Employees should think twice
Author: Daniel A. Lublin
In my last column, I offered my five favourite human resources errors. Here are the top five mistakes employees can make at work:
Not reviewing an employment contract: Do you wish to give your employer the contractual right to demote you, slash your salary, dismiss you without reasonable notice, or even banish you to a far-away location – all without legal recourse? Obviously not! Employers present new employees with contracts they have prepared. As a result, the contracts are usually loaded with language protecting their own legal position. Despite laws that construe ambiguous terms in the employee’s favour, if the contract has been reviewed and executed before employment begins, an employee is often held to the deal that was made, whether it is fair or not. Review employment contracts with a lawyer before signing your name.
Protest disciplinary letters or negative performance reviews: Unless you challenge discipline or negative appraisals, your employer’s view of the events lurks undisputed in your human resources file, waiting to be used should the need later arise or if your employer is predisposed to build a case for cause. Unless you agree with both the fact and content of the discipline you have received, respond immediately – by asserting your view of the events and any mitigating factors. While the punishment imposed is unlikely to be reversed, your campaign will assist in future negotiations or in rebutting the presumption that you had done something wrong.
Negotiate termination packages: Employers welcome the chance to deal directly with a just dismissed employee, unsophisticated in the contents and strategy of negotiating reasonable severance. While employees are seldom deprived of the opportunity to meet with a lawyer – and often encouraged to do so – not all heed this advice. My initial demand letters on behalf of dismissed employees usually seek five or six concessions. Practising exclusively in this area, I customarily find that three or four of those items were unknown to the employee, prior to my involvement.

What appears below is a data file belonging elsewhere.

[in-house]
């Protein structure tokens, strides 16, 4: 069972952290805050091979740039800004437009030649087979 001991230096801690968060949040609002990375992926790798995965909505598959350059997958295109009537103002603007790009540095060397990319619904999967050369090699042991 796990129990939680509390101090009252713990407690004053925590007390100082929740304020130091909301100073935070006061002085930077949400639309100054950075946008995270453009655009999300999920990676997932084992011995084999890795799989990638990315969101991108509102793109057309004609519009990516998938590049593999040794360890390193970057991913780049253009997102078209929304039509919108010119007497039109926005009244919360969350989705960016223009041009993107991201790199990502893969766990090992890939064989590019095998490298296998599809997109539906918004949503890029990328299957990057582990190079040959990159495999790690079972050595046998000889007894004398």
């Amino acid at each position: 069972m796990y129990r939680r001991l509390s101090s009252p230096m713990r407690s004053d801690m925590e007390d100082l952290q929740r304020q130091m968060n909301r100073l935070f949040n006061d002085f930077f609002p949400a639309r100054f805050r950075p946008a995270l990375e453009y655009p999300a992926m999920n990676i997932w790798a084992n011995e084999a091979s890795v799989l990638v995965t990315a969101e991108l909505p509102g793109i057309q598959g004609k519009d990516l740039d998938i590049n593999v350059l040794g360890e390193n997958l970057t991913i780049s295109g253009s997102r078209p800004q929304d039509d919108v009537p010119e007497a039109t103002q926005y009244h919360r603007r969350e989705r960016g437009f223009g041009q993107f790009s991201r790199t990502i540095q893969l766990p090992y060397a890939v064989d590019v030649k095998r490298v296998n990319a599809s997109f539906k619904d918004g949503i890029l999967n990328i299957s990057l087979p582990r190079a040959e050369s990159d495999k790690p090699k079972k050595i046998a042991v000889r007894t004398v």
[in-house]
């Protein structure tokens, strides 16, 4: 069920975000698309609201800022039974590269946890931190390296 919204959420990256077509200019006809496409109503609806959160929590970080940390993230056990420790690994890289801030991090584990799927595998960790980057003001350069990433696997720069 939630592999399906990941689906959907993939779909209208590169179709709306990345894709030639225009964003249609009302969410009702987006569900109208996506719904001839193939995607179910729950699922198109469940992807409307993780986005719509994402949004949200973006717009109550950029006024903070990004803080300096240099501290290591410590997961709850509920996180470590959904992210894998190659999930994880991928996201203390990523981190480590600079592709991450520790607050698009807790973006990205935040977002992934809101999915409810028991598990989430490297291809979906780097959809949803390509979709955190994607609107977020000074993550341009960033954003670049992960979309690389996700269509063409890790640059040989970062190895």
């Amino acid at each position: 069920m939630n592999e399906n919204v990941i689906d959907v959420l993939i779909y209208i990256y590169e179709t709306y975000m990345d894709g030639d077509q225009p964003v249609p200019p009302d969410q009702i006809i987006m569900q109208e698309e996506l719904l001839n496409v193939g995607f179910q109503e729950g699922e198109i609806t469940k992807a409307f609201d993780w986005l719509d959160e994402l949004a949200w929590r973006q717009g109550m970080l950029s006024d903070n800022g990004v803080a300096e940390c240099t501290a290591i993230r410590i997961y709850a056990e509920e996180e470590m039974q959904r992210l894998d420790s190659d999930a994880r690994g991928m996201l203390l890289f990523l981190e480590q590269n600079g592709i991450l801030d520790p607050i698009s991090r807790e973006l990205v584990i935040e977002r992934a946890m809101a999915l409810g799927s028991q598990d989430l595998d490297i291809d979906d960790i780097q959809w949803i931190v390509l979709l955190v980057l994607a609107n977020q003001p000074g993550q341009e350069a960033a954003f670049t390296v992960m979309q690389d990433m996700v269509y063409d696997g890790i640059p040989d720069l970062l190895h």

Don’t rush to judgment: When a B.C. court recently found that it was cause for dismissal for an employee to turn to the courts while he was still employed, gung-ho employees have had to think twice before calling on their lawyers to communicate with their employer. When they do, the counsel I sometimes provide is to consider a mediation or resolution before proceeding to sue. If anything else, demonstrating a sincere intention to resolve the dispute at the outset will pay dividends in a future legal action.
Misusing email and Internet: Have you checked your personal email or your portfolio while at work? Most employees have. My inbox is full of emails from weary employees concerned if they can lose their jobs for on-line misdemeanours. The answer is a resounding yes! Employees who believe that their workplace computers, blackberries or PDAs are safe from the eyes of their employer are mistaken. Employers own the equipment and systems and can review on-line habits at their pleasure. If you want an assurance that you’re not crossing the line, review any computer use policies in place and use discretion when logging in.